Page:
The rush to reform medical training has created chaos, the leader of the U.K.'s junior doctors will say today (Saturday 8 May). At the BMA's annual junior doctors' conference in London, Mr Simon Eccles will pledge support for medical students who decide to boycott new training programmes because they have inadequate information.
Under the government's 'Modernising Medical Careers' plans, from August 2005 the first two years of junior doctors' training are to be replaced with a 'foundation programme'. However, there is currently very little information about the content of the second year of the programmes, or how doctors' skills will be assessed.
Medical students have to apply for their first jobs as junior doctors the year before they graduate, and in some areas the process is already underway. In a speech to the BMA's annual Junior Doctors Conference, Mr Simon Eccles will say that changes are needed, but the speed at which they are being pushed through means the potential benefits will be lost:
"We have been calling for changes to post-graduate medical education for years and in many ways Modernising Medical Careers is good news. Sadly, however, there are problems with the implementation of the reforms. Medical students are being expected to apply for their first jobs without knowing what they'll be learning, whether or not their experience will count towards their future training, what they will be paid, or where they will be based. The BMA will support anyone who wishes to boycott an undefined part of their foundation programme."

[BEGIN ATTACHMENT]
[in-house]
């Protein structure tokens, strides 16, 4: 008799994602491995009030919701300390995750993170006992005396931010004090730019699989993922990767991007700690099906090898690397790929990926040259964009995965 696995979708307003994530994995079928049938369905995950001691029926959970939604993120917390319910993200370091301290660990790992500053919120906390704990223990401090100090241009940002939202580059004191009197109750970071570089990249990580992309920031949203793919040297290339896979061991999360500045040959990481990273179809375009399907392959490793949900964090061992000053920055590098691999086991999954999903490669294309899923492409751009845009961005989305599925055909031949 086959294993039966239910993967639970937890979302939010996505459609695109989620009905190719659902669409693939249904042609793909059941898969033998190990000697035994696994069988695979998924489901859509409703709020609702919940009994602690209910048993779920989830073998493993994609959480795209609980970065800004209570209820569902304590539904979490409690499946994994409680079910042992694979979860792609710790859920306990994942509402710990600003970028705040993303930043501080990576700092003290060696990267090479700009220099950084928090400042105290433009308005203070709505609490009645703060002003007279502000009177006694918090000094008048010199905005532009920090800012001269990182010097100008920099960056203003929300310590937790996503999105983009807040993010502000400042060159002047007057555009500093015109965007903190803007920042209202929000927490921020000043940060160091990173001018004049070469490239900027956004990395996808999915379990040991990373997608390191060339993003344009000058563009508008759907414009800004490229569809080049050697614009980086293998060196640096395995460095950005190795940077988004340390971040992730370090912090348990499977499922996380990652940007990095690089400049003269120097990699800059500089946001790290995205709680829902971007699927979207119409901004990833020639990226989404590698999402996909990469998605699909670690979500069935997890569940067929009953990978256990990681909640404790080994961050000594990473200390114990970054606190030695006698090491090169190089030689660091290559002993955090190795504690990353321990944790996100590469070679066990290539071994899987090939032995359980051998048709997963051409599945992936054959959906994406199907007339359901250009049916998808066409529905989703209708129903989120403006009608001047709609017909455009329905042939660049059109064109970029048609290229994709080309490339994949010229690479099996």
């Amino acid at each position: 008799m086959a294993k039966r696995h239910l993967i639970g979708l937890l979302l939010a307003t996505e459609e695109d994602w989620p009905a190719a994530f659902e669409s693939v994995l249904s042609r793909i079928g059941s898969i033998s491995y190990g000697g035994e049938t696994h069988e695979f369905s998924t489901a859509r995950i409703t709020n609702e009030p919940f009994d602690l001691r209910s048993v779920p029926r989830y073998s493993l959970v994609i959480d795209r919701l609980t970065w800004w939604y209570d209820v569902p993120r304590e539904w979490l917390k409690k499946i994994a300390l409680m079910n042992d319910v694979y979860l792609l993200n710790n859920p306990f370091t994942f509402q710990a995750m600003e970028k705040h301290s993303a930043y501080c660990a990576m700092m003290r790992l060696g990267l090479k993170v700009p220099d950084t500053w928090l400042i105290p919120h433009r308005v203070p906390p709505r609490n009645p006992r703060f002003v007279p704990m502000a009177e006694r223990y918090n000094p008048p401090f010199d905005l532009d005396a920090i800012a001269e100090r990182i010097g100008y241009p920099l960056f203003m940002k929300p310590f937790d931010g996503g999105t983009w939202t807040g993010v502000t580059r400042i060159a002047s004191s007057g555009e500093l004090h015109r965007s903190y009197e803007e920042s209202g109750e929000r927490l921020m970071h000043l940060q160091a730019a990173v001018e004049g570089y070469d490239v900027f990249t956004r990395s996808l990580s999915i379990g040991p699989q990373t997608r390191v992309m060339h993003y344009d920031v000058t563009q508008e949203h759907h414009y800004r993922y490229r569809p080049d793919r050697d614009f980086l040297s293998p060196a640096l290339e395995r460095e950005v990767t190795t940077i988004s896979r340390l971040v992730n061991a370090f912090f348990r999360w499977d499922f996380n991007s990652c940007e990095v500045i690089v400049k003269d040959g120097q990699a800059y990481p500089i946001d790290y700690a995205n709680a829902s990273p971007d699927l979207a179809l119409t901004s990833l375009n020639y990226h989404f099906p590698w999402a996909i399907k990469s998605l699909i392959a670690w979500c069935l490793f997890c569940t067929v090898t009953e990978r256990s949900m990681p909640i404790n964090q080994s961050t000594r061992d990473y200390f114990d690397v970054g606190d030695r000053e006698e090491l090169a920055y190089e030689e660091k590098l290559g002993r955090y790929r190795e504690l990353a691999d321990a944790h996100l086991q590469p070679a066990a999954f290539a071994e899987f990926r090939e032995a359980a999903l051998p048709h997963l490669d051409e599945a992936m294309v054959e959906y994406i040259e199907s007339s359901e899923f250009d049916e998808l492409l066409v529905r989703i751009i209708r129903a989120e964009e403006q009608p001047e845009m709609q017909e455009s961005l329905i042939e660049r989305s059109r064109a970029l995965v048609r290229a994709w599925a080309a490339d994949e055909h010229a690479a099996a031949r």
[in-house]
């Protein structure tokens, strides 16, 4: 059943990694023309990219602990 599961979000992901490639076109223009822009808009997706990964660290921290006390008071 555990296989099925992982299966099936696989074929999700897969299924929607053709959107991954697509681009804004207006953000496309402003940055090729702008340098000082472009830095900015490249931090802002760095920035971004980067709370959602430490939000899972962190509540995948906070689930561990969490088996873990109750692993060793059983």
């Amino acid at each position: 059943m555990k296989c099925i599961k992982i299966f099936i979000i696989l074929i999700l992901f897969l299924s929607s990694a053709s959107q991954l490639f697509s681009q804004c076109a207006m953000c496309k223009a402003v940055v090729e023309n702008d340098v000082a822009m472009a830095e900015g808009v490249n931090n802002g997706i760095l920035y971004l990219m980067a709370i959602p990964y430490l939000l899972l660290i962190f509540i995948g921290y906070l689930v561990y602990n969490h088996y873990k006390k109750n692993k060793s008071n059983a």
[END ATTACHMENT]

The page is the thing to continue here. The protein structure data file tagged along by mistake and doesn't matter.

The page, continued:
He will also reiterate BMA concerns about plans to allow some doctors to qualify as consultants without undergoing advanced specialist training.
"The NHS has always trained consultants to a level where they can deal with the full range of emergencies in their specialty. Someone who hasn't been trained to the point where they can work without supervision is not a consultant."